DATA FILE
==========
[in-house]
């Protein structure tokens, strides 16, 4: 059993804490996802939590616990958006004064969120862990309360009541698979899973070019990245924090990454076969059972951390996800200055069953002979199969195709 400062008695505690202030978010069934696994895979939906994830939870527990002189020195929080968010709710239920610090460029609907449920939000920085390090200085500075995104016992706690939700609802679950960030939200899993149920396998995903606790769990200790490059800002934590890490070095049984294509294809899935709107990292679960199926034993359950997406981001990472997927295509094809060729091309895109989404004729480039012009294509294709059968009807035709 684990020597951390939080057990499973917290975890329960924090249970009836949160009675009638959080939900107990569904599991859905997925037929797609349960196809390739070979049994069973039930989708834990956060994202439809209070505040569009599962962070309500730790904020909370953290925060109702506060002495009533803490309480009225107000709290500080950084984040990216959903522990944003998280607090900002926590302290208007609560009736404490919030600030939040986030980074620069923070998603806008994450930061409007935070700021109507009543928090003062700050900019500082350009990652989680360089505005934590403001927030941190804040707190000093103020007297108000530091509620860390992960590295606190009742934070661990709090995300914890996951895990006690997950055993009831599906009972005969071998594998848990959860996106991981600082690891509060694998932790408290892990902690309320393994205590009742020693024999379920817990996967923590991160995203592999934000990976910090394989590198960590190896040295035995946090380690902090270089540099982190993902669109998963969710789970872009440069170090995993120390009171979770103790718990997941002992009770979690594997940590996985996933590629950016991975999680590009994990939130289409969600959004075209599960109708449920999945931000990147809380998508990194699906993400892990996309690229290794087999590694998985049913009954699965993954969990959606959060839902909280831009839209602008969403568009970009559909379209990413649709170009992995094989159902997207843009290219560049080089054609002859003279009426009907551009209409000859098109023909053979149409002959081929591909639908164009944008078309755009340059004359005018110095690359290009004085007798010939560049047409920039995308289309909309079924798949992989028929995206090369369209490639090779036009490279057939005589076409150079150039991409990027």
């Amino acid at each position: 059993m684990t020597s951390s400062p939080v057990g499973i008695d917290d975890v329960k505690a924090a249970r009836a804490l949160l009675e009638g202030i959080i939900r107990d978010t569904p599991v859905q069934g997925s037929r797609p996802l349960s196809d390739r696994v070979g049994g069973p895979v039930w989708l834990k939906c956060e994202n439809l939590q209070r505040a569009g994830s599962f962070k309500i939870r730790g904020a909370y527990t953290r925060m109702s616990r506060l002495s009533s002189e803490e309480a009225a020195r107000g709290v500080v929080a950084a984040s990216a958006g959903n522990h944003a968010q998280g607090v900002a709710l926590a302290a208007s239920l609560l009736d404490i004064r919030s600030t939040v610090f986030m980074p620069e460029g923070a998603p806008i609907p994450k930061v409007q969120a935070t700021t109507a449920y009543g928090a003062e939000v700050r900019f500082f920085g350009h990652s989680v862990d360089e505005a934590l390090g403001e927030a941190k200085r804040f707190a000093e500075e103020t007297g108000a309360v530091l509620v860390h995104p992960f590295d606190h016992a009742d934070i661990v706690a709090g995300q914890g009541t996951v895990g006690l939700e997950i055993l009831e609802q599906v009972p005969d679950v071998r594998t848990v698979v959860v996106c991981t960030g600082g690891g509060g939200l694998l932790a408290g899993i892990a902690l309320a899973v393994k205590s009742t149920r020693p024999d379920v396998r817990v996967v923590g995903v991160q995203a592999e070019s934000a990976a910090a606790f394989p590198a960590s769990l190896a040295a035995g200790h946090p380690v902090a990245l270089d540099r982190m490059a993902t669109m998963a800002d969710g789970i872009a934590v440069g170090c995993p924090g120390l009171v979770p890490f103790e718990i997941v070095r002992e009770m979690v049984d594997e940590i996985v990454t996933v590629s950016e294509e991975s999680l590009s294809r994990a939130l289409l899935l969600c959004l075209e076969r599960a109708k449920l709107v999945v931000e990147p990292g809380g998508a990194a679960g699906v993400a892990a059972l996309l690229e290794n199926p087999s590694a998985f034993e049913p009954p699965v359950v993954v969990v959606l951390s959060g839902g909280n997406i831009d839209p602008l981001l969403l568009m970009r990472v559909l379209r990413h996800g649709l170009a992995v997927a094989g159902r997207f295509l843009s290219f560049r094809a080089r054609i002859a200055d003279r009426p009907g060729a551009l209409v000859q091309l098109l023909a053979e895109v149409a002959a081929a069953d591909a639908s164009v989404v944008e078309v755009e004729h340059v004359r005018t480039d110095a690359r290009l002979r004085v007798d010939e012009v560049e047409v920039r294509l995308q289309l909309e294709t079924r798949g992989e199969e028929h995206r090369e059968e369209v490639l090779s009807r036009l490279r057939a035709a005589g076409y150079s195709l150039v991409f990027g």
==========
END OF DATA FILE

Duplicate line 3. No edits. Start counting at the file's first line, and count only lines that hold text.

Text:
């Amino acid at each position: 059993m684990t020597s951390s400062p939080v057990g499973i008695d917290d975890v329960k505690a924090a249970r009836a804490l949160l009675e009638g202030i959080i939900r107990d978010t569904p599991v859905q069934g997925s037929r797609p996802l349960s196809d390739r696994v070979g049994g069973p895979v039930w989708l834990k939906c956060e994202n439809l939590q209070r505040a569009g994830s599962f962070k309500i939870r730790g904020a909370y527990t953290r925060m109702s616990r506060l002495s009533s002189e803490e309480a009225a020195r107000g709290v500080v929080a950084a984040s990216a958006g959903n522990h944003a968010q998280g607090v900002a709710l926590a302290a208007s239920l609560l009736d404490i004064r919030s600030t939040v610090f986030m980074p620069e460029g923070a998603p806008i609907p994450k930061v409007q969120a935070t700021t109507a449920y009543g928090a003062e939000v700050r900019f500082f920085g350009h990652s989680v862990d360089e505005a934590l390090g403001e927030a941190k200085r804040f707190a000093e500075e103020t007297g108000a309360v530091l509620v860390h995104p992960f590295d606190h016992a009742d934070i661990v706690a709090g995300q914890g009541t996951v895990g006690l939700e997950i055993l009831e609802q599906v009972p005969d679950v071998r594998t848990v698979v959860v996106c991981t960030g600082g690891g509060g939200l694998l932790a408290g899993i892990a902690l309320a899973v393994k205590s009742t149920r020693p024999d379920v396998r817990v996967v923590g995903v991160q995203a592999e070019s934000a990976a910090a606790f394989p590198a960590s769990l190896a040295a035995g200790h946090p380690v902090a990245l270089d540099r982190m490059a993902t669109m998963a800002d969710g789970i872009a934590v440069g170090c995993p924090g120390l009171v979770p890490f103790e718990i997941v070095r002992e009770m979690v049984d594997e940590i996985v990454t996933v590629s950016e294509e991975s999680l590009s294809r994990a939130l289409l899935l969600c959004l075209e076969r599960a109708k449920l709107v999945v931000e990147p990292g809380g998508a990194a679960g699906v993400a892990a059972l996309l690229e290794n199926p087999s590694a998985f034993e049913p009954p699965v359950v993954v969990v959606l951390s959060g839902g909280n997406i831009d839209p602008l981001l969403l568009m970009r990472v559909l379209r990413h996800g649709l170009a992995v997927a094989g159902r997207f295509l843009s290219f560049r094809a080089r054609i002859a200055d003279r009426p009907g060729a551009l209409v000859q091309l098109l023909a053979e895109v149409a002959a081929a069953d591909a639908s164009v989404v944008e078309v755009e004729h340059v004359r005018t480039d110095a690359r290009l002979r004085v007798d010939e012009v560049e047409v920039r294509l995308q289309l909309e294709t079924r798949g992989e199969e028929h995206r090369e059968e369209v490639l090779s009807r036009l490279r057939a035709a005589g076409y150079s195709l150039v991409f990027g």